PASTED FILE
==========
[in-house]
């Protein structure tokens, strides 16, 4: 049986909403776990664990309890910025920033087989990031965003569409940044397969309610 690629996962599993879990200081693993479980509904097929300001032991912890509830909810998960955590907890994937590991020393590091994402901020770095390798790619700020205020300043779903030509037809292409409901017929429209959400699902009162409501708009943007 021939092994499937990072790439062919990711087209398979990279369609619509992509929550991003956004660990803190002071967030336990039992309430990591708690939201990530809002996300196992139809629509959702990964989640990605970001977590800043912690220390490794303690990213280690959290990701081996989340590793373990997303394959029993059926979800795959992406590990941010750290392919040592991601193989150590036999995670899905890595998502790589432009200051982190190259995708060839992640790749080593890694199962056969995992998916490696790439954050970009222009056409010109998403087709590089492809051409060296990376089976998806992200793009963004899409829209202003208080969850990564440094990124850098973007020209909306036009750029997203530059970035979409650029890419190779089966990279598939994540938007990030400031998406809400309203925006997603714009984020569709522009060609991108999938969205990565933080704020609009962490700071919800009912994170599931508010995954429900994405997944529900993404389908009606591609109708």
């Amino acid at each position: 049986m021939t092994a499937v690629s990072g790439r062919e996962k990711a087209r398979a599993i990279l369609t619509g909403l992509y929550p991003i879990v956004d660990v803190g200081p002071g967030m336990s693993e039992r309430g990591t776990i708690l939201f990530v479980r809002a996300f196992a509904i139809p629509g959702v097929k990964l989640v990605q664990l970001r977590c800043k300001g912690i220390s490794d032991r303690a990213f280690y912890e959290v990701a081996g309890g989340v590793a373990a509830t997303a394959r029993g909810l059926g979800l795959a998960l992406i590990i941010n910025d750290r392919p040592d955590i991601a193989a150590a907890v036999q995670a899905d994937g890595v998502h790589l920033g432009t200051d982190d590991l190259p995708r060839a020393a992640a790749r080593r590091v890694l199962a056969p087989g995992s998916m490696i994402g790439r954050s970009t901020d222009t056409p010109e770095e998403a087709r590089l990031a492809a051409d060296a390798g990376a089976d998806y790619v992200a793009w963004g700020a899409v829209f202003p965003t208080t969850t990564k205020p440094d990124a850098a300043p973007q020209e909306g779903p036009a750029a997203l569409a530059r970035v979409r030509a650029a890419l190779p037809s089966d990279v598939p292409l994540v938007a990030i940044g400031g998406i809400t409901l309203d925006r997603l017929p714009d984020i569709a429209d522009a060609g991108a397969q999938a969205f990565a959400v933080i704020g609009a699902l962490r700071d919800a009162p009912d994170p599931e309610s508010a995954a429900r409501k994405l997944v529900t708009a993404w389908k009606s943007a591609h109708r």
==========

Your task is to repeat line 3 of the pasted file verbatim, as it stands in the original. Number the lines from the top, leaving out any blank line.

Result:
């Amino acid at each position: 049986m021939t092994a499937v690629s990072g790439r062919e996962k990711a087209r398979a599993i990279l369609t619509g909403l992509y929550p991003i879990v956004d660990v803190g200081p002071g967030m336990s693993e039992r309430g990591t776990i708690l939201f990530v479980r809002a996300f196992a509904i139809p629509g959702v097929k990964l989640v990605q664990l970001r977590c800043k300001g912690i220390s490794d032991r303690a990213f280690y912890e959290v990701a081996g309890g989340v590793a373990a509830t997303a394959r029993g909810l059926g979800l795959a998960l992406i590990i941010n910025d750290r392919p040592d955590i991601a193989a150590a907890v036999q995670a899905d994937g890595v998502h790589l920033g432009t200051d982190d590991l190259p995708r060839a020393a992640a790749r080593r590091v890694l199962a056969p087989g995992s998916m490696i994402g790439r954050s970009t901020d222009t056409p010109e770095e998403a087709r590089l990031a492809a051409d060296a390798g990376a089976d998806y790619v992200a793009w963004g700020a899409v829209f202003p965003t208080t969850t990564k205020p440094d990124a850098a300043p973007q020209e909306g779903p036009a750029a997203l569409a530059r970035v979409r030509a650029a890419l190779p037809s089966d990279v598939p292409l994540v938007a990030i940044g400031g998406i809400t409901l309203d925006r997603l017929p714009d984020i569709a429209d522009a060609g991108a397969q999938a969205f990565a959400v933080i704020g609009a699902l962490r700071d919800a009162p009912d994170p599931e309610s508010a995954a429900r409501k994405l997944v529900t708009a993404w389908k009606s943007a591609h109708r």